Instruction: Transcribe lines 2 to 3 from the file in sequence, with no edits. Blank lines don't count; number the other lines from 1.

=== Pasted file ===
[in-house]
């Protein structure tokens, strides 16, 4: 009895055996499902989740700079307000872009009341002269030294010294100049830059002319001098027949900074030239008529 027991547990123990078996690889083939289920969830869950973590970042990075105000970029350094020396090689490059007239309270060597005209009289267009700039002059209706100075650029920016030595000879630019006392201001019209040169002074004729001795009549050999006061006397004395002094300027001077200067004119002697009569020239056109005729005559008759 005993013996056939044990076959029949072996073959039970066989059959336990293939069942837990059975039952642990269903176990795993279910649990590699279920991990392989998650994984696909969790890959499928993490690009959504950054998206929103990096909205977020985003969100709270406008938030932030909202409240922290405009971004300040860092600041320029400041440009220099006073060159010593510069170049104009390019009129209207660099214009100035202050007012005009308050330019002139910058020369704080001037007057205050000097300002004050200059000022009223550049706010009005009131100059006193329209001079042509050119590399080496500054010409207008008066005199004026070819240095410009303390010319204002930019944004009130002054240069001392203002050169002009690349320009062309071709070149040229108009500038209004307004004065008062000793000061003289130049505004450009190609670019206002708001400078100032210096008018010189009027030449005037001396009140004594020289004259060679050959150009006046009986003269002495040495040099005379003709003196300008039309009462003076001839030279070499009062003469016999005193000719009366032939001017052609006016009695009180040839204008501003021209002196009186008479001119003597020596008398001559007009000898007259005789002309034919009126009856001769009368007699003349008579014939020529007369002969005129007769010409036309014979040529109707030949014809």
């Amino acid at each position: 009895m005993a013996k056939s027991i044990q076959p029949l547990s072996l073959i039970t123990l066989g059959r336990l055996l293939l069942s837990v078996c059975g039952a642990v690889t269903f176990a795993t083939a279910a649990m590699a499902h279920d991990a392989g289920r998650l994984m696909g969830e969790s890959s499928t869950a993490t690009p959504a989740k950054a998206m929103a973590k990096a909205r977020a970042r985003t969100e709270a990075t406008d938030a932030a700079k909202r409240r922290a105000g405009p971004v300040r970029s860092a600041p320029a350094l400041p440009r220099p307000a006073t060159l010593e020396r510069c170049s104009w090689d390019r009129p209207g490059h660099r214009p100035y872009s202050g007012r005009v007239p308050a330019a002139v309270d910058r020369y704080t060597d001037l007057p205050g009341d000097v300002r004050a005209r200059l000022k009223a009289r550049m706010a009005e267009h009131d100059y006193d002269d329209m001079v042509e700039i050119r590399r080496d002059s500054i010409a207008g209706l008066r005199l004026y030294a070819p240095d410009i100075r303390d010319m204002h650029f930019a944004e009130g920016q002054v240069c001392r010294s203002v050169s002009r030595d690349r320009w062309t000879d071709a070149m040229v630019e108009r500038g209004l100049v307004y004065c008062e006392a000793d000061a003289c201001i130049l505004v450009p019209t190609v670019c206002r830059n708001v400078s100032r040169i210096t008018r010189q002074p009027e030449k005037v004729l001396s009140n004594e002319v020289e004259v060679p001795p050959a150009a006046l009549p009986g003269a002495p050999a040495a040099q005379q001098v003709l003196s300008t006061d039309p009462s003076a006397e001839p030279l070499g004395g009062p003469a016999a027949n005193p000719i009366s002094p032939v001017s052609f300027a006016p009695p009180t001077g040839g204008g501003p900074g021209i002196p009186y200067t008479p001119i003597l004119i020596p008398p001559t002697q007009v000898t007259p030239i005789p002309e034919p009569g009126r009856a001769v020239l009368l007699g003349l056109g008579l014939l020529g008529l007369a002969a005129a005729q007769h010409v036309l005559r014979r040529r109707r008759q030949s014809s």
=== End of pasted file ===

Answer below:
């Protein structure tokens, strides 16, 4: 009895055996499902989740700079307000872009009341002269030294010294100049830059002319001098027949900074030239008529 027991547990123990078996690889083939289920969830869950973590970042990075105000970029350094020396090689490059007239309270060597005209009289267009700039002059209706100075650029920016030595000879630019006392201001019209040169002074004729001795009549050999006061006397004395002094300027001077200067004119002697009569020239056109005729005559008759 005993013996056939044990076959029949072996073959039970066989059959336990293939069942837990059975039952642990269903176990795993279910649990590699279920991990392989998650994984696909969790890959499928993490690009959504950054998206929103990096909205977020985003969100709270406008938030932030909202409240922290405009971004300040860092600041320029400041440009220099006073060159010593510069170049104009390019009129209207660099214009100035202050007012005009308050330019002139910058020369704080001037007057205050000097300002004050200059000022009223550049706010009005009131100059006193329209001079042509050119590399080496500054010409207008008066005199004026070819240095410009303390010319204002930019944004009130002054240069001392203002050169002009690349320009062309071709070149040229108009500038209004307004004065008062000793000061003289130049505004450009190609670019206002708001400078100032210096008018010189009027030449005037001396009140004594020289004259060679050959150009006046009986003269002495040495040099005379003709003196300008039309009462003076001839030279070499009062003469016999005193000719009366032939001017052609006016009695009180040839204008501003021209002196009186008479001119003597020596008398001559007009000898007259005789002309034919009126009856001769009368007699003349008579014939020529007369002969005129007769010409036309014979040529109707030949014809």
């Amino acid at each position: 009895m005993a013996k056939s027991i044990q076959p029949l547990s072996l073959i039970t123990l066989g059959r336990l055996l293939l069942s837990v078996c059975g039952a642990v690889t269903f176990a795993t083939a279910a649990m590699a499902h279920d991990a392989g289920r998650l994984m696909g969830e969790s890959s499928t869950a993490t690009p959504a989740k950054a998206m929103a973590k990096a909205r977020a970042r985003t969100e709270a990075t406008d938030a932030a700079k909202r409240r922290a105000g405009p971004v300040r970029s860092a600041p320029a350094l400041p440009r220099p307000a006073t060159l010593e020396r510069c170049s104009w090689d390019r009129p209207g490059h660099r214009p100035y872009s202050g007012r005009v007239p308050a330019a002139v309270d910058r020369y704080t060597d001037l007057p205050g009341d000097v300002r004050a005209r200059l000022k009223a009289r550049m706010a009005e267009h009131d100059y006193d002269d329209m001079v042509e700039i050119r590399r080496d002059s500054i010409a207008g209706l008066r005199l004026y030294a070819p240095d410009i100075r303390d010319m204002h650029f930019a944004e009130g920016q002054v240069c001392r010294s203002v050169s002009r030595d690349r320009w062309t000879d071709a070149m040229v630019e108009r500038g209004l100049v307004y004065c008062e006392a000793d000061a003289c201001i130049l505004v450009p019209t190609v670019c206002r830059n708001v400078s100032r040169i210096t008018r010189q002074p009027e030449k005037v004729l001396s009140n004594e002319v020289e004259v060679p001795p050959a150009a006046l009549p009986g003269a002495p050999a040495a040099q005379q001098v003709l003196s300008t006061d039309p009462s003076a006397e001839p030279l070499g004395g009062p003469a016999a027949n005193p000719i009366s002094p032939v001017s052609f300027a006016p009695p009180t001077g040839g204008g501003p900074g021209i002196p009186y200067t008479p001119i003597l004119i020596p008398p001559t002697q007009v000898t007259p030239i005789p002309e034919p009569g009126r009856a001769v020239l009368l007699g003349l056109g008579l014939l020529g008529l007369a002969a005129a005729q007769h010409v036309l005559r014979r040529r109707r008759q030949s014809s």